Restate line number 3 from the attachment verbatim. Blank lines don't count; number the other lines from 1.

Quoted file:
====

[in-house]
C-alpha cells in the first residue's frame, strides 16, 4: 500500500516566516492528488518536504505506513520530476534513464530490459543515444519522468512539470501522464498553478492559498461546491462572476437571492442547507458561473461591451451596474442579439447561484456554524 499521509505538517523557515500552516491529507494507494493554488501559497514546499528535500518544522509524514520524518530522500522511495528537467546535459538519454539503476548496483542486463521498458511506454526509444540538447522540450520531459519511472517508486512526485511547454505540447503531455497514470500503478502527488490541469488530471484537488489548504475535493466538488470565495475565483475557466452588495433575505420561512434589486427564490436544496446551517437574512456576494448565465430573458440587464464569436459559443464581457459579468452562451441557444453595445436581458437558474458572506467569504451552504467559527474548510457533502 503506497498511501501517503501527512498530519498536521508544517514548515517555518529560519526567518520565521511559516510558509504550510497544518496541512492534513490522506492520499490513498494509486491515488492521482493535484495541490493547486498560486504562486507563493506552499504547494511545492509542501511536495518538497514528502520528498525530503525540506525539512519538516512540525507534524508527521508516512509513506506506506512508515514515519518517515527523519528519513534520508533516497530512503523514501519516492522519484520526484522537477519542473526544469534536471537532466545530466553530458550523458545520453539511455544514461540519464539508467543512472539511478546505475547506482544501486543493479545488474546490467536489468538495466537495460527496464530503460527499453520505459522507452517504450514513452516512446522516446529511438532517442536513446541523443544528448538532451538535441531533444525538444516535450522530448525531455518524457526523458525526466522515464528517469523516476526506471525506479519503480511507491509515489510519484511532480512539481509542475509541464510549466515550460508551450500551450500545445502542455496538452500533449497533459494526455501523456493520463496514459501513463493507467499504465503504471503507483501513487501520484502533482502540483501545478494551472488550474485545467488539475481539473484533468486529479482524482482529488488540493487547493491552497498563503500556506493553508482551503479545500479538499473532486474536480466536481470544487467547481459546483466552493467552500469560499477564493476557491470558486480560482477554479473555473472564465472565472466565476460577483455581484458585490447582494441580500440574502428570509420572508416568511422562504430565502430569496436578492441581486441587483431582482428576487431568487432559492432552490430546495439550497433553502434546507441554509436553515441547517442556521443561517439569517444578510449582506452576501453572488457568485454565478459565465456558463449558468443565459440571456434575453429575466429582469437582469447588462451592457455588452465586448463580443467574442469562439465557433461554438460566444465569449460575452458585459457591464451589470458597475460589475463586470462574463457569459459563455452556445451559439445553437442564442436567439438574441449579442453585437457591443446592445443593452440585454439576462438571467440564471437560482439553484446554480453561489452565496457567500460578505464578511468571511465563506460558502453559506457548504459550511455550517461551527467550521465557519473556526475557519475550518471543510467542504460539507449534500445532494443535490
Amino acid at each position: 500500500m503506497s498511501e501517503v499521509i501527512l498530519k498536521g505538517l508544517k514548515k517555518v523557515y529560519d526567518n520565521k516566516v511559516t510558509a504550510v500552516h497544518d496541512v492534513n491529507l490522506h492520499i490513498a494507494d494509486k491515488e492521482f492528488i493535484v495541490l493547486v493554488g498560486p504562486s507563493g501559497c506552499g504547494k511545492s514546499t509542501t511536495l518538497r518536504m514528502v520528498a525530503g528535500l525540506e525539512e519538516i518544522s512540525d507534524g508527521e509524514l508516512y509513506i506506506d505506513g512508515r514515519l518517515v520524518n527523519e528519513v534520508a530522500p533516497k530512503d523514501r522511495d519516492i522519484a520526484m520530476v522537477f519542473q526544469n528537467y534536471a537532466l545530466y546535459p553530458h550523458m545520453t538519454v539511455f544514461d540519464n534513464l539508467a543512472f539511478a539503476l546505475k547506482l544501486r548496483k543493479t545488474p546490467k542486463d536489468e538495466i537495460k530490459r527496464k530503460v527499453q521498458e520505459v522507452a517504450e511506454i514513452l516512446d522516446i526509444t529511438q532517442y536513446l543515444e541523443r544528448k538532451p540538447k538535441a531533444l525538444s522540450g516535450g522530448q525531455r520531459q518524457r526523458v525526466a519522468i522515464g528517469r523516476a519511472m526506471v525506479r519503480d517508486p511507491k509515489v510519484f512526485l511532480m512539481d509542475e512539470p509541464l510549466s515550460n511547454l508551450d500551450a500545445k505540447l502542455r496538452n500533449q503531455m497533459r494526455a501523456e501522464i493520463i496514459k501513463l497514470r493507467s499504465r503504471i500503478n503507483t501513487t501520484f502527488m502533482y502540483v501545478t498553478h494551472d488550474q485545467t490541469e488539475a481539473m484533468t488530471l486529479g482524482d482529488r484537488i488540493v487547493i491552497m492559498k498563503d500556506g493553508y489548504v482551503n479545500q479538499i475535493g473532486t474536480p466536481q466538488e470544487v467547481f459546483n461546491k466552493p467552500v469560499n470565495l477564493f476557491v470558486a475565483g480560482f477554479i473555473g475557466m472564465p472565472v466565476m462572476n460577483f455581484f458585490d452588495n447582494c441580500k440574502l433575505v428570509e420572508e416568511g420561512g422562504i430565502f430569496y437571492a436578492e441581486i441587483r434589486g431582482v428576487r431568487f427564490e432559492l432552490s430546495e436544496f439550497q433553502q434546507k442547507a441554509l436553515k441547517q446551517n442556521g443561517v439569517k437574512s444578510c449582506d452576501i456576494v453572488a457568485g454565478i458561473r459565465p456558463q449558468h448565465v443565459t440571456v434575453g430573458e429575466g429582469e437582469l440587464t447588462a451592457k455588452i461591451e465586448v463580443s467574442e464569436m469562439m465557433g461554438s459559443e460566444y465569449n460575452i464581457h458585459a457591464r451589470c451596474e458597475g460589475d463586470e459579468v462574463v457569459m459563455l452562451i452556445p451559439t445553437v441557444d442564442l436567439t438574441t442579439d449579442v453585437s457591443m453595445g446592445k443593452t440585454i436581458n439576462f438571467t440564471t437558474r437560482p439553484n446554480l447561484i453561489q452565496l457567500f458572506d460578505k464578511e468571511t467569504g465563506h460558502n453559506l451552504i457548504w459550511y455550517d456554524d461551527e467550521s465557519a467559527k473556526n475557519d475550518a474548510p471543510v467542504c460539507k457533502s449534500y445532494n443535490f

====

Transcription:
Amino acid at each position: 500500500m503506497s498511501e501517503v499521509i501527512l498530519k498536521g505538517l508544517k514548515k517555518v523557515y529560519d526567518n520565521k516566516v511559516t510558509a504550510v500552516h497544518d496541512v492534513n491529507l490522506h492520499i490513498a494507494d494509486k491515488e492521482f492528488i493535484v495541490l493547486v493554488g498560486p504562486s507563493g501559497c506552499g504547494k511545492s514546499t509542501t511536495l518538497r518536504m514528502v520528498a525530503g528535500l525540506e525539512e519538516i518544522s512540525d507534524g508527521e509524514l508516512y509513506i506506506d505506513g512508515r514515519l518517515v520524518n527523519e528519513v534520508a530522500p533516497k530512503d523514501r522511495d519516492i522519484a520526484m520530476v522537477f519542473q526544469n528537467y534536471a537532466l545530466y546535459p553530458h550523458m545520453t538519454v539511455f544514461d540519464n534513464l539508467a543512472f539511478a539503476l546505475k547506482l544501486r548496483k543493479t545488474p546490467k542486463d536489468e538495466i537495460k530490459r527496464k530503460v527499453q521498458e520505459v522507452a517504450e511506454i514513452l516512446d522516446i526509444t529511438q532517442y536513446l543515444e541523443r544528448k538532451p540538447k538535441a531533444l525538444s522540450g516535450g522530448q525531455r520531459q518524457r526523458v525526466a519522468i522515464g528517469r523516476a519511472m526506471v525506479r519503480d517508486p511507491k509515489v510519484f512526485l511532480m512539481d509542475e512539470p509541464l510549466s515550460n511547454l508551450d500551450a500545445k505540447l502542455r496538452n500533449q503531455m497533459r494526455a501523456e501522464i493520463i496514459k501513463l497514470r493507467s499504465r503504471i500503478n503507483t501513487t501520484f502527488m502533482y502540483v501545478t498553478h494551472d488550474q485545467t490541469e488539475a481539473m484533468t488530471l486529479g482524482d482529488r484537488i488540493v487547493i491552497m492559498k498563503d500556506g493553508y489548504v482551503n479545500q479538499i475535493g473532486t474536480p466536481q466538488e470544487v467547481f459546483n461546491k466552493p467552500v469560499n470565495l477564493f476557491v470558486a475565483g480560482f477554479i473555473g475557466m472564465p472565472v466565476m462572476n460577483f455581484f458585490d452588495n447582494c441580500k440574502l433575505v428570509e420572508e416568511g420561512g422562504i430565502f430569496y437571492a436578492e441581486i441587483r434589486g431582482v428576487r431568487f427564490e432559492l432552490s430546495e436544496f439550497q433553502q434546507k442547507a441554509l436553515k441547517q446551517n442556521g443561517v439569517k437574512s444578510c449582506d452576501i456576494v453572488a457568485g454565478i458561473r459565465p456558463q449558468h448565465v443565459t440571456v434575453g430573458e429575466g429582469e437582469l440587464t447588462a451592457k455588452i461591451e465586448v463580443s467574442e464569436m469562439m465557433g461554438s459559443e460566444y465569449n460575452i464581457h458585459a457591464r451589470c451596474e458597475g460589475d463586470e459579468v462574463v457569459m459563455l452562451i452556445p451559439t445553437v441557444d442564442l436567439t438574441t442579439d449579442v453585437s457591443m453595445g446592445k443593452t440585454i436581458n439576462f438571467t440564471t437558474r437560482p439553484n446554480l447561484i453561489q452565496l457567500f458572506d460578505k464578511e468571511t467569504g465563506h460558502n453559506l451552504i457548504w459550511y455550517d456554524d461551527e467550521s465557519a467559527k473556526n475557519d475550518a474548510p471543510v467542504c460539507k457533502s449534500y445532494n443535490f